Some method of stirring the slurry in a digester is always advantageous, if not essential. In some designs the gas
collector and storage comprises an upturned drum placed on the top of the tank, and fitting close to the inside of
the circular tank walls. The sides of the drum extend down into the slurry to provide a seal. A tap and hose pipe
is attached to the top of the upturned drum and the biogas is led off to the house and kitchen etc, for direct use,
The effluent from the reactor, a dark slurry, is a nutrient-rich fertilizer which is useful for
agriculture and aquaculture, due to conservation of nitrogen during the anaerobic process.
Digestion retention time ranges from a couple of weeks to a couple of months depending on the
feedstock and the digestion temperature. Too much nitrogen will cause undigested matter to be left over at the end
of digestion (which stops when the carbon has been consumed) and reduce the quality of the fertiliser produced by
the biogas plant.
Anaerobic digestion of organics in most types of simple plants will
proceed best if the input material consists of roughly 8 % solids. Systems intended for the digestion of
liquid or suspended solid waste (cow manure is a typical example of this variety) are mostly filled or emptied
using pumps and pipe work.
The complete anaerobic digestion of cow manure has been quoted on a number of web sites as
taking about 8 weeks at normally warm temperatures. If a continuous feeding system is used, then it is essential to
ensure that the digester is large enough to contain all the material that will be fed through in a whole digestion
The waste is fed into the digester via the inlet pipe and undergoes digestion in the digestion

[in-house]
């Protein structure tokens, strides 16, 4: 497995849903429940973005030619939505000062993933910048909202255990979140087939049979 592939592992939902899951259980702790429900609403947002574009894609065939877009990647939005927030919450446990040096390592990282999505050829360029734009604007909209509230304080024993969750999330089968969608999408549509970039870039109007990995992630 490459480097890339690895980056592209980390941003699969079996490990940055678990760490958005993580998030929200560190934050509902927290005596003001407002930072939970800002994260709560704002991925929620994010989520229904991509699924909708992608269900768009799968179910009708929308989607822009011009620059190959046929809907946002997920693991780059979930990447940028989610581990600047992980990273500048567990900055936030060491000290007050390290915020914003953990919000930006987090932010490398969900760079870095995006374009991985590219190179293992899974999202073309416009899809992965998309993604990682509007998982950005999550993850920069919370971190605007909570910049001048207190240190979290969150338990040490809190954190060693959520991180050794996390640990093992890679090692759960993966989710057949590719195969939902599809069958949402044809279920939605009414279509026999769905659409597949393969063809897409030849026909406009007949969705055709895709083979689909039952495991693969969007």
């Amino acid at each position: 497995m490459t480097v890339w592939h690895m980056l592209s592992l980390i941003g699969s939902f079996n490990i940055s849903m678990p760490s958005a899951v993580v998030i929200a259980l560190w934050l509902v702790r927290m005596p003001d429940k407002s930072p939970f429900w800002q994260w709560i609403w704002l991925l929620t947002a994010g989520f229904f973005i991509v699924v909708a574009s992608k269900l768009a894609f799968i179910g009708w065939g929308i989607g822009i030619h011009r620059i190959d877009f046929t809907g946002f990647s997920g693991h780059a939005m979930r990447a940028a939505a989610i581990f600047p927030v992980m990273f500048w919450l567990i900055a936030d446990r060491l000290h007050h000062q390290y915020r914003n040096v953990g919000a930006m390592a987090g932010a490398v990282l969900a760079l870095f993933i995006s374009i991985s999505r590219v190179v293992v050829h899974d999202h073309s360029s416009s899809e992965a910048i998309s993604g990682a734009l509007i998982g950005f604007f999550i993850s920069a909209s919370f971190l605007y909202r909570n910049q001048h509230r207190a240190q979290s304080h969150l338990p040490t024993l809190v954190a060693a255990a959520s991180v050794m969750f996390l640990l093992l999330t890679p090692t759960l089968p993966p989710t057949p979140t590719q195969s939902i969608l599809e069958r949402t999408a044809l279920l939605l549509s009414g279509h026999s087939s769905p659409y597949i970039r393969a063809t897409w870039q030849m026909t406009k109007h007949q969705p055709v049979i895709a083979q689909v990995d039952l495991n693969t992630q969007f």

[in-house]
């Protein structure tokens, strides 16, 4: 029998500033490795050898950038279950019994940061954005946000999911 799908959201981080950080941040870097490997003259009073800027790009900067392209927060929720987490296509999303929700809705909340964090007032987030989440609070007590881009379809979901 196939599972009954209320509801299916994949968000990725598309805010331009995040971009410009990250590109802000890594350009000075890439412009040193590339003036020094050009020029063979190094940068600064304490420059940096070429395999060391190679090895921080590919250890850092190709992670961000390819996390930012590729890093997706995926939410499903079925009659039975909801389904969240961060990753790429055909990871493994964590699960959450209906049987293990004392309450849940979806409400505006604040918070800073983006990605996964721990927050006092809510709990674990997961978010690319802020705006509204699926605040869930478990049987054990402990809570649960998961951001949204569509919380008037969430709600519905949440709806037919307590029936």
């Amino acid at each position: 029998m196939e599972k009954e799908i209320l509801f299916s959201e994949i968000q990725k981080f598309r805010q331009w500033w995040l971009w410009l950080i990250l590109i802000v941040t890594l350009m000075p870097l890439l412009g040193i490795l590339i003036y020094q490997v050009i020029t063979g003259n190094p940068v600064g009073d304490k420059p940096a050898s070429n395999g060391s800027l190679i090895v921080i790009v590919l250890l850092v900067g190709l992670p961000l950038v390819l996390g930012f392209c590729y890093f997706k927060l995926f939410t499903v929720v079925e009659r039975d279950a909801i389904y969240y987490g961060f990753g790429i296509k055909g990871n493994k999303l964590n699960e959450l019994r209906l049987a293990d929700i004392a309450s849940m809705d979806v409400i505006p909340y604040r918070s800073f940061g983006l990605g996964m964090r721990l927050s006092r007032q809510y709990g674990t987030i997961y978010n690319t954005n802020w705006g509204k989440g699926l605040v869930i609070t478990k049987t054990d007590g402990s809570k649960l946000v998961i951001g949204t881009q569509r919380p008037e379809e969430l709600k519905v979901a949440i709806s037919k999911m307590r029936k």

chamber. Hydrogen sulfide (H2S, also called "rotten egg gas") can unfortunately be an unwanted product of anaerobic
digestion if the process is not properly controlled. For this reason all those who install and use these systems
must take care to understand the requirements of successful operation and diligently apply themselves to
maintaining the process on a regular basis.
Biogas is a product of the anaerobic
digestion or fermentation of biodegrad
-able materials such as manure or
sewage, municipal waste, and energy
crops. Even though the bio-digestion
process naturally reduces the path
-ogen load, handling biogas feedstock
and using biogas slurry as fertilizer
does carry some risk of infection.
How Important are Biofuels today, when compared with other renewable energy sources and overall
national power usage?
Compare the amount of biogas energy produced, as a proportion of total fossil fuel based energy production, in
the tabes below and you will see that there is a long way for biogas digesters to go, before they become a
large energy producer in comparison with fossil fuel energy sources. However, biofuel energys sources are